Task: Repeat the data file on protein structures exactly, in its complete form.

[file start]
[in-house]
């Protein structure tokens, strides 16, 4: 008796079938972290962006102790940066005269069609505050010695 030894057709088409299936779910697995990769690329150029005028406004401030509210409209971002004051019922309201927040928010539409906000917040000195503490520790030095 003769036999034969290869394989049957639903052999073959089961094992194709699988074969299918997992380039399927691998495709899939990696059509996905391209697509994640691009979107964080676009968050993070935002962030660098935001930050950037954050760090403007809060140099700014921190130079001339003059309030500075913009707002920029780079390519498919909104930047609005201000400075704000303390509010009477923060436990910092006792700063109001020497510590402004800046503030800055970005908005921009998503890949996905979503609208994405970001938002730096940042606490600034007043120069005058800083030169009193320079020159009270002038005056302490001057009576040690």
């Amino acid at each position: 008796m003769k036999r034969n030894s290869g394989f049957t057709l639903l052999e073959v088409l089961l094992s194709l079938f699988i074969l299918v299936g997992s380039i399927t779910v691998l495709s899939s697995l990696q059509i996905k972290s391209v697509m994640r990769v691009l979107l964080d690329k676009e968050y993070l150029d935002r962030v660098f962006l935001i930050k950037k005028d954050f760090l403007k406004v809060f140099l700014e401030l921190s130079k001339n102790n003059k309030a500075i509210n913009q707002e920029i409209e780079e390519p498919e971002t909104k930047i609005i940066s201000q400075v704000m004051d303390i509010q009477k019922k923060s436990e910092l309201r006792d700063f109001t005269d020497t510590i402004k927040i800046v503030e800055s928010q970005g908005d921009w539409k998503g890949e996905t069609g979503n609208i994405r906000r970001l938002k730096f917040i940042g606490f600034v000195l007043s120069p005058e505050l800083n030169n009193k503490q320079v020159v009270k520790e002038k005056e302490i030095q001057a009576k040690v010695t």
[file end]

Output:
[in-house]
């Protein structure tokens, strides 16, 4: 008796079938972290962006102790940066005269069609505050010695 030894057709088409299936779910697995990769690329150029005028406004401030509210409209971002004051019922309201927040928010539409906000917040000195503490520790030095 003769036999034969290869394989049957639903052999073959089961094992194709699988074969299918997992380039399927691998495709899939990696059509996905391209697509994640691009979107964080676009968050993070935002962030660098935001930050950037954050760090403007809060140099700014921190130079001339003059309030500075913009707002920029780079390519498919909104930047609005201000400075704000303390509010009477923060436990910092006792700063109001020497510590402004800046503030800055970005908005921009998503890949996905979503609208994405970001938002730096940042606490600034007043120069005058800083030169009193320079020159009270002038005056302490001057009576040690």
């Amino acid at each position: 008796m003769k036999r034969n030894s290869g394989f049957t057709l639903l052999e073959v088409l089961l094992s194709l079938f699988i074969l299918v299936g997992s380039i399927t779910v691998l495709s899939s697995l990696q059509i996905k972290s391209v697509m994640r990769v691009l979107l964080d690329k676009e968050y993070l150029d935002r962030v660098f962006l935001i930050k950037k005028d954050f760090l403007k406004v809060f140099l700014e401030l921190s130079k001339n102790n003059k309030a500075i509210n913009q707002e920029i409209e780079e390519p498919e971002t909104k930047i609005i940066s201000q400075v704000m004051d303390i509010q009477k019922k923060s436990e910092l309201r006792d700063f109001t005269d020497t510590i402004k927040i800046v503030e800055s928010q970005g908005d921009w539409k998503g890949e996905t069609g979503n609208i994405r906000r970001l938002k730096f917040i940042g606490f600034v000195l007043s120069p005058e505050l800083n030169n009193k503490q320079v020159v009270k520790e002038k005056e302490i030095q001057a009576k040690v010695t």